Myron Nightingale began his career as a winemaker in 1944 and by 1949 he was chief chemist at Italian Swiss Colony, one of California’s largest wineries. In 1953 he took charge of Livermore’s historic Cresta Blanca Winery, guiding the resuscitation of the rundown facility. He made enological history with his Premier Semillon made in the style of Sauternes, in which the botrytis cinerea was actually produced in the laboratory. Nightingale moved to Napa in 1971 to apply his resuscitation skills at the old Beringer Winery, newly purchased by Nestlé. As winemaker and director of operations, he did far more than just bring the dilapidated facility back to life; he gradually made it a large- scale producer of world-class varietal wines. The Los Angeles Times called him Beringer’s “Angel of Mercy.”
Since 1940, when he took over winemaking at his family’s eponymous Mendocino County winery, John Parducci strived to improve the quality of wine while making it more accessible. Determined and outspoken but gracious, he met those goals for more than half a century. He constantly upgraded equipment. He experimented with grape varieties virtually unknown in California, such as Nebbiolo and Flora. He was the first to label French Colombard as a varietal. He was an early proponent of vintage-dating wines. He made fruit wines. And long before wine coolers became a staple of the state’s wine trade he made a popular forerunner, a white wine steeped with woodruff and infused with strawberry juice. Decade after decade, his wines were praised for offering clean and clear varietal flavors at fair prices. As recently as 1975, a Chardonnay he made without any oak won a gold medal at the Los Angeles County Fair. In 1999, at 81, five years after he ostensibly retired, he jumped back into the business by buying bankrupt Zellerbach Estates and making it over into McNabb Cellars. A wine trade may have developed in Mendocino County without John Parducci, but it wouldn’t have been nearly as colorful, dynamic and progressive.
A Burgundy fan, Sanford graduated from UC Berkeley with a degree in geography in 1965 but was immediately drafted. He got out of the Navy in the late 1960s with a passion for Pinot Noir. He drove across Santa Barbara County with a thermometer before settling on a site west of U.S. Highway 101 in the Santa Ynez Valley. For some years Sanford had the west side of the highway to himself; he was the first winemaker to prove the potential for Pinot Noir in the chilly Santa Rita Hills. He founded Sanford Winery in 1981 and spent the next 20 years making some of the best regarded Pinot Noirs from the region. Sanford left his namesake winery in 2005 and founded Alma Rosa Winery & Vineyards.
Albert Winkler joined the Department of Viticulture and Enology at the UC Davis in 1921 and retired in 1963, serving as department chairman from 1933 to 1957. His research on grapevine physiology was critical to our understanding of how pruning and trellising influence vine growth and grape quality. The canopy management methods employed in the best vineyards today are based on principles Winkler elucidated. He also studied the relationship between temperature and fruit ripening and showed that for a given variety, a constant amount of accumulated heat is required to ripen the fruit no matter where it is grown. This work led directly to the regional classification of California’s grape growing areas, along with recommendations for varieties that were best suited for each region. In addition to his formal teaching at UC Davis, Winkler was active in viticulture extension programs, writing many extension leaflets and giving frequent talks to grape grower groups. His classic textbook “General Viticulture,” published in 1962, has been used by thousands of winemakers and grape growers and translated into several languages.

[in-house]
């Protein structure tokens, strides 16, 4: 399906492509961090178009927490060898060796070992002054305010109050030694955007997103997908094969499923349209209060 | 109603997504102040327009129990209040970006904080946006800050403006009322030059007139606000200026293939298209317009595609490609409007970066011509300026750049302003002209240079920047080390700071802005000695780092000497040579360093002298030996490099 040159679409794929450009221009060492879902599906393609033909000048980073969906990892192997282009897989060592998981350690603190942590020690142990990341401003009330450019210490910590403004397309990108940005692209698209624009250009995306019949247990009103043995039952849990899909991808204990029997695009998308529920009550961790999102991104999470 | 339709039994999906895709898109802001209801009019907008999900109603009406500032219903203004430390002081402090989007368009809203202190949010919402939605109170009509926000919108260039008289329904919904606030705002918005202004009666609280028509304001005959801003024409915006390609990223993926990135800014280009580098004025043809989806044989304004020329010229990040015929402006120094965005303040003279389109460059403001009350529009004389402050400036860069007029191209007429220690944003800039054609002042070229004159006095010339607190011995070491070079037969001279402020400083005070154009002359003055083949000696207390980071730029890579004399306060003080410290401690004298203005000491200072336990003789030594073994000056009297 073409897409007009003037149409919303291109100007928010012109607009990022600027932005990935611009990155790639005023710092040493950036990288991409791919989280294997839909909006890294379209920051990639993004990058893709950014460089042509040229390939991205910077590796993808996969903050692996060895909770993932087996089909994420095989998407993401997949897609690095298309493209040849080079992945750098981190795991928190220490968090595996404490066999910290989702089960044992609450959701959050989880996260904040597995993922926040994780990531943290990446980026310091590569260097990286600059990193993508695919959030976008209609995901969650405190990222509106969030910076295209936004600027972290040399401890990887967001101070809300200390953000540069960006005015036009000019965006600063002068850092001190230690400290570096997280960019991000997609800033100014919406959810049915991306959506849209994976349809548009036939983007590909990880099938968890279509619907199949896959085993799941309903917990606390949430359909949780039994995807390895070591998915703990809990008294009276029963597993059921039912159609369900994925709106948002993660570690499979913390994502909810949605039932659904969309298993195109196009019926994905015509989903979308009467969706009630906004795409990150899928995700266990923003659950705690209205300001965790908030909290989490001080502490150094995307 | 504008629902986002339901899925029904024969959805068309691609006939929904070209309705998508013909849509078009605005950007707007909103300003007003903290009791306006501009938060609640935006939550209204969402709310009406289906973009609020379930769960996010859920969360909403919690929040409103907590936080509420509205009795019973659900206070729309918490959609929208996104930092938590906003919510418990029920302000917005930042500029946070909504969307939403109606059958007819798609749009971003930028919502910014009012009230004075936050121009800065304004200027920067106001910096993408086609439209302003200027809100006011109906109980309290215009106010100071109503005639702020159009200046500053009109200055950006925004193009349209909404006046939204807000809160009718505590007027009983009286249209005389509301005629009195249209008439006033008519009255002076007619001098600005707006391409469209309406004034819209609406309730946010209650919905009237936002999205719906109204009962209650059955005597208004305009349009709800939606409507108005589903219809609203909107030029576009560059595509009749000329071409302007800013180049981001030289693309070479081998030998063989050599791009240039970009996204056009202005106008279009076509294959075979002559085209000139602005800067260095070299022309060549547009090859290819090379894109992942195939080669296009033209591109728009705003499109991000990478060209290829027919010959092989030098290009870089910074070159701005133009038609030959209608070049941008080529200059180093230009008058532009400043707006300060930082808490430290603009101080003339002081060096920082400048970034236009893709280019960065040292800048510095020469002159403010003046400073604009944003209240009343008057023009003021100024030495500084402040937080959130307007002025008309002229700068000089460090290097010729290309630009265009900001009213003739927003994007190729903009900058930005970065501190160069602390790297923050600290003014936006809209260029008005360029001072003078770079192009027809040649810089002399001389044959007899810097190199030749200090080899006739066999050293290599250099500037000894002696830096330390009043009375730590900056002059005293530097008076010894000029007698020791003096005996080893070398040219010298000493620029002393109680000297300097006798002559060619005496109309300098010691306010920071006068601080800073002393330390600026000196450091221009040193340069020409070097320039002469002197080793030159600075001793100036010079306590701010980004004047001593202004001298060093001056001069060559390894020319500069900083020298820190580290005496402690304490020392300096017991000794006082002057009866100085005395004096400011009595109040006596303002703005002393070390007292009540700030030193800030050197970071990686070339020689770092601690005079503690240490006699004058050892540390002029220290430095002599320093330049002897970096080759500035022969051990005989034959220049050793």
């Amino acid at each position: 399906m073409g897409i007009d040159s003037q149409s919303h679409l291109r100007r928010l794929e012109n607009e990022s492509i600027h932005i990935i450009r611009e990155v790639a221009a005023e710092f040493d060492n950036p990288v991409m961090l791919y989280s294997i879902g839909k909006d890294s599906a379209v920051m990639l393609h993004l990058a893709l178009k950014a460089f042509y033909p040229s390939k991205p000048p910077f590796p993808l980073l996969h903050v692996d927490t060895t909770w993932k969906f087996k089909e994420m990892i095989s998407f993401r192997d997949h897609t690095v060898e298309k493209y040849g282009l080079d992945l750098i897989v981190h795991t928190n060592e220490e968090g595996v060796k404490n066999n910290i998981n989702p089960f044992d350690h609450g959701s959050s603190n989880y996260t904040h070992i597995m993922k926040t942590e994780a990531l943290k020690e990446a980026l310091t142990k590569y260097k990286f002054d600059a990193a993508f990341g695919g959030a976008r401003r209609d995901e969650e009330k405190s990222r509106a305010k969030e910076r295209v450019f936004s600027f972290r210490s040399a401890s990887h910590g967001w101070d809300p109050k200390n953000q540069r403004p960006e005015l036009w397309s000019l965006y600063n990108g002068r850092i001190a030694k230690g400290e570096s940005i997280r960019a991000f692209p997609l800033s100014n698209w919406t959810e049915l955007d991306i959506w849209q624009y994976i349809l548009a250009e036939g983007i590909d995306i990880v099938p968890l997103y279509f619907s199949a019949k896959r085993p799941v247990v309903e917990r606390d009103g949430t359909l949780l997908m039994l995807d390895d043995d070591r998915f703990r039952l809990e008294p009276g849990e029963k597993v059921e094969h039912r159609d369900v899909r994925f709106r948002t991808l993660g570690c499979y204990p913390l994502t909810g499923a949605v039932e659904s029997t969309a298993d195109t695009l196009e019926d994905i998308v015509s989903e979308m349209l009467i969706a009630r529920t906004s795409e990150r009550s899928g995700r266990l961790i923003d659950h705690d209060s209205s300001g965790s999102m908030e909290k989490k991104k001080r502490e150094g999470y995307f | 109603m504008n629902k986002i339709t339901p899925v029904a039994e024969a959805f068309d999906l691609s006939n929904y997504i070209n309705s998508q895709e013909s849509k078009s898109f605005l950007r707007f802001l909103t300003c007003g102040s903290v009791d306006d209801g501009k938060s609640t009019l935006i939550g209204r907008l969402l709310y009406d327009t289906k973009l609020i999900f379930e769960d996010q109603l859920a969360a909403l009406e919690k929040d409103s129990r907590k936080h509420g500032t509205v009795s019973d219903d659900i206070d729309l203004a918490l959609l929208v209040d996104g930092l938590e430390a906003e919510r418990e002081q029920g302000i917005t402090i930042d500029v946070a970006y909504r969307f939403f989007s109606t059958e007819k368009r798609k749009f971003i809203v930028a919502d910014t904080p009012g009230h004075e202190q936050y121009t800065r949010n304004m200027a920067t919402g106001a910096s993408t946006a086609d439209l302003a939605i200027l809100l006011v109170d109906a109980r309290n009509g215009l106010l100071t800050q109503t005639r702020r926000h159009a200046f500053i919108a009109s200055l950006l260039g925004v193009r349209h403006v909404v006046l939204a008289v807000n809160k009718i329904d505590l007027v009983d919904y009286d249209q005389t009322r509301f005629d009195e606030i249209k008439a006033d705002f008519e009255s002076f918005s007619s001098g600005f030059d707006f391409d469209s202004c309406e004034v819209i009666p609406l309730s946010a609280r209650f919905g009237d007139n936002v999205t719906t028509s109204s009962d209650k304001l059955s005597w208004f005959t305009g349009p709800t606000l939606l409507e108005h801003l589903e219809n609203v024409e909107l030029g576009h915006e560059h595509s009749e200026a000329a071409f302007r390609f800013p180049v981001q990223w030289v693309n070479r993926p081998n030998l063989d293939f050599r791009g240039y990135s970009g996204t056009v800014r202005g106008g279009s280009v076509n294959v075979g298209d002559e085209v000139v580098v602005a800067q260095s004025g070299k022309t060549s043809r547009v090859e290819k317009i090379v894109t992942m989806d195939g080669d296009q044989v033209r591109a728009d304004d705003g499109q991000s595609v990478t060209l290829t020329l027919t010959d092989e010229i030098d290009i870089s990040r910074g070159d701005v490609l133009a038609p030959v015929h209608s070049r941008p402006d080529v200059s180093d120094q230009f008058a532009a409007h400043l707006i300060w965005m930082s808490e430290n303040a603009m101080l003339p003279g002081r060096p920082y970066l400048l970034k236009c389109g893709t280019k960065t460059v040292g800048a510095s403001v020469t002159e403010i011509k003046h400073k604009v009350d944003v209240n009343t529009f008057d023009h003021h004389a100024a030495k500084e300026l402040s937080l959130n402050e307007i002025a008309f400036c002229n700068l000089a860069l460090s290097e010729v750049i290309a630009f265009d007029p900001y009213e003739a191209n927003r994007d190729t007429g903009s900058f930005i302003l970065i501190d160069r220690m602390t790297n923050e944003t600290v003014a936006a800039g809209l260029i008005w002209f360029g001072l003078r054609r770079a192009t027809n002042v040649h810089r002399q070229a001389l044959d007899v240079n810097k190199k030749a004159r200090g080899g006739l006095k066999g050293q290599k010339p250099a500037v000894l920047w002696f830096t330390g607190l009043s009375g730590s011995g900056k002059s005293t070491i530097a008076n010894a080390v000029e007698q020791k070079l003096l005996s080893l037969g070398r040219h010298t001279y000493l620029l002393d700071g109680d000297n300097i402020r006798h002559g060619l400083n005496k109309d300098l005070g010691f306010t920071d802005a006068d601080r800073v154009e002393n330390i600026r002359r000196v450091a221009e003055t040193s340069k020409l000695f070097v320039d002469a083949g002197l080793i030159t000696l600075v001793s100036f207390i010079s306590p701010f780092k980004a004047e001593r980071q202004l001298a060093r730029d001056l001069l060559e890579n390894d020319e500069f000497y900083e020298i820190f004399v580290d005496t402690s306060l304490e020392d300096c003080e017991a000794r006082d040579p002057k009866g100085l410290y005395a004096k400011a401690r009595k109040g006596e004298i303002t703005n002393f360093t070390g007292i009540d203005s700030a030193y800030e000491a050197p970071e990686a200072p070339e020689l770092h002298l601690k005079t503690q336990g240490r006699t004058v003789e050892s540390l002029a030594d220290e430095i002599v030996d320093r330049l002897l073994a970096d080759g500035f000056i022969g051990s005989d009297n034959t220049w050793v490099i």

In 1874, Eugene Hilgard was lured to the University of California at Berkeley from his research post at the University of Michigan. The UC president needed a great scholar to head the College of Agriculture and to pursue research in agricultural science. What Hilgard found in California was a land whose soil and climate were perfect for winegrowing, but the state’s young wine industry was struggling. Its wines were generally of poor quality, and its most promising wine lands had been invaded by phylloxera. Hilgard spent 25 years leading a statewide movement to remedy the situation. He created a unit at UC devoted to viticulture and enology, the first in the nation, and today the greatest. He organized courses, recruited faculty, and reached out a helping hand to the state’s winegrowers. By 1894 the College had published its 100th technical bulletin, more than half devoted to viticulture and enology, all supplied free to anyone who asked. Having traveled the state continually, Hilgard knew personally all its leading winegrowers. Hilgard’s ideals and the program he founded are still evident today in UC Davis’ Department of Viticulture and Enology.
Tickets for the program are $175 ($100 tax-deductible). For more information about the event, please contact Holly Briwa at h_briwa@Culinary.Edu.